Two: Digest authentication in Mozilla has been giving me a headache. It seems to work just fine for GET requests, but Mozilla asks me to re-enter my credentials for every POST. That gets to be damn annoying. Maybe I’m missing something in the preferences somewhere, but as a user I expect the browser to act like it does with Basic Authentication: remember my username and password throughout the session. Not sure what’s going on here, have to do some digging through Bugzilla and maybe set up some tests so I can observe the transaction. Perhaps it’s a server setup thing.


Paul Sowden returns

Exams are over and Mr. Paul Sowden has reared his head again, although I suppose he was never too far gone. Then again, one can become lost in exams. Anyway. I look forward to seeing what he will do with his site this time ’round. He’s already doing something rather interesting, serving up both HTML and XHTML versions. Take a peek under the hood.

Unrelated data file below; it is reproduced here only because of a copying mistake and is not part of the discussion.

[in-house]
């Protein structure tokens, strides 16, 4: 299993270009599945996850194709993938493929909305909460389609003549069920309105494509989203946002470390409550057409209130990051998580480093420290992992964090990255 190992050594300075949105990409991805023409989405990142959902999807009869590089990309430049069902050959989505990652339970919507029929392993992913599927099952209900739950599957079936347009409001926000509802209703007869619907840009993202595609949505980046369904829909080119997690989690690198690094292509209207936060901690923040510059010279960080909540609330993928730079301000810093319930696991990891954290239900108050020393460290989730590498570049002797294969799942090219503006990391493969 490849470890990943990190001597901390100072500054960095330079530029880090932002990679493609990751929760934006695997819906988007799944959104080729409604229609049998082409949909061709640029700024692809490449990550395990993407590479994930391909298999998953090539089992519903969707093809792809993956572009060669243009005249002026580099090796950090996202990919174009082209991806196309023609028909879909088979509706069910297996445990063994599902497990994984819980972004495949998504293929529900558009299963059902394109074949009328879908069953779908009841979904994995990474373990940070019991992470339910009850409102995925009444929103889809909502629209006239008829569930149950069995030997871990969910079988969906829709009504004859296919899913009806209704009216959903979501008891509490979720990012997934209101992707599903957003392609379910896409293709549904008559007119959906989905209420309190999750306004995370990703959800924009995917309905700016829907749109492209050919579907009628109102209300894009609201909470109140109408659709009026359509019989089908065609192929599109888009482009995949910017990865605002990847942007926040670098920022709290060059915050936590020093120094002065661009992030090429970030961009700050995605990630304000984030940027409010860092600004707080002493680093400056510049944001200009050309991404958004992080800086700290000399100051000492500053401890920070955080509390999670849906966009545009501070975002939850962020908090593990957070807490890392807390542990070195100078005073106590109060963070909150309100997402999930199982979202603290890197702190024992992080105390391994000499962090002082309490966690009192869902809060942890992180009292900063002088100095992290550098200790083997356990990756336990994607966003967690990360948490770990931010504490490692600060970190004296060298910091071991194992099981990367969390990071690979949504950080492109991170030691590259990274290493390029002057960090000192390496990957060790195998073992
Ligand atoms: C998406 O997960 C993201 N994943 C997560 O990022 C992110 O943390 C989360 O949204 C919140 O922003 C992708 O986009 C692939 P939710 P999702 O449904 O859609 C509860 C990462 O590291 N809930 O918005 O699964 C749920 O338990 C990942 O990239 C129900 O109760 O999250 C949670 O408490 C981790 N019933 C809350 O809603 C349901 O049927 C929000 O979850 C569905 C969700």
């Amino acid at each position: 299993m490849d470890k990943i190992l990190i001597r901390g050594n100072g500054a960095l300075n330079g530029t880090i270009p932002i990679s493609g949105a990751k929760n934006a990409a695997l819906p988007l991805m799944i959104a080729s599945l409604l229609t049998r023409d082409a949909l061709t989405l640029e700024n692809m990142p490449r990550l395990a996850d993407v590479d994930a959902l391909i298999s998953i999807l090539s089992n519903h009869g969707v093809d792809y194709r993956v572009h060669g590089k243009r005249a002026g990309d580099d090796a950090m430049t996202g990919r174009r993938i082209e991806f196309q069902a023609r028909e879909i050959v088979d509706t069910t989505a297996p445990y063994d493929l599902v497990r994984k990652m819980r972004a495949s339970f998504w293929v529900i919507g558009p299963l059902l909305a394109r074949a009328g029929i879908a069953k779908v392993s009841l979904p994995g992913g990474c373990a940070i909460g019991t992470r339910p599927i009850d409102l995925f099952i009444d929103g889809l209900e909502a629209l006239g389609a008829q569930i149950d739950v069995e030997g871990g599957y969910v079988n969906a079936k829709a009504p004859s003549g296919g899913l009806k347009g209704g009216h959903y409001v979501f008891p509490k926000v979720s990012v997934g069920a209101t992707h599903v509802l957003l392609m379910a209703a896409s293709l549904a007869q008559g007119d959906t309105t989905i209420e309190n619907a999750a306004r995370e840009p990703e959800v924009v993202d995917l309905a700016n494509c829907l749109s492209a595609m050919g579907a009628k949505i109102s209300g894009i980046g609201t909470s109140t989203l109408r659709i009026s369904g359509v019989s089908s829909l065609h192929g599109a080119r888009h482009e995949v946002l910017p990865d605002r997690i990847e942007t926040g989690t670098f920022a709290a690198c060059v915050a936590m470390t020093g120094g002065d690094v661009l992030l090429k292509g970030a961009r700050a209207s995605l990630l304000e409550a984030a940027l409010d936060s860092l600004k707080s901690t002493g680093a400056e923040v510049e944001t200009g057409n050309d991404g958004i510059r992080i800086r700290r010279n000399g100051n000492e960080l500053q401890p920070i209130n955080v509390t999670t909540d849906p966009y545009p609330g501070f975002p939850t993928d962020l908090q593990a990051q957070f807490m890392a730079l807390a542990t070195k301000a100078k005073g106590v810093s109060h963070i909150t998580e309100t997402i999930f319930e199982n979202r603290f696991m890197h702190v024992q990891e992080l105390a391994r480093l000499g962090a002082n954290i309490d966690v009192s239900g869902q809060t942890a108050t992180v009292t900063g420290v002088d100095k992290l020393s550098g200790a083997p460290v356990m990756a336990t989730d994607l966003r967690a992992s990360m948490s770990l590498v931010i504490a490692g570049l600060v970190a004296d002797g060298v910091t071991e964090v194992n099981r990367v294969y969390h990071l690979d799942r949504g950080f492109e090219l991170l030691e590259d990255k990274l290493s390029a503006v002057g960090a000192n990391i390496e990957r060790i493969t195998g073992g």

And yes! he has started using GPG. Another convert to the wonders of strong encryption.


Secure web applications

The OWASP Guide to Building Secure Web Applications and Web Services has been released. Version 1.0 is downloadable from the OWASP home page. At this point it is a rather large PDF.


Bashing rant

A coworker sent me a link to John Dvorak’s recent Apple-bashing. No, scratch that, this has gone beyond Apple-bashing to attacking the people in Apple’s “switch” campaign. For their appearance. Give me a frelling break. Thing is, the coworker who sent this did so because he agrees with Dvorak’s sentiment.

This is the same guy who regularly quips, “Simple computers for simple minds,” as if making a computer easy to use is a bad thing.


Whatever. I’ve been wondering how to respond appropriately, because I don’t really want to rise to the bait, but this “article” is such a worthless piece of tripe that I can’t let it pass. Fortunately, Crazy Apple Rumors has the perfect response: Dvorak Implodes From Unintentional Irony.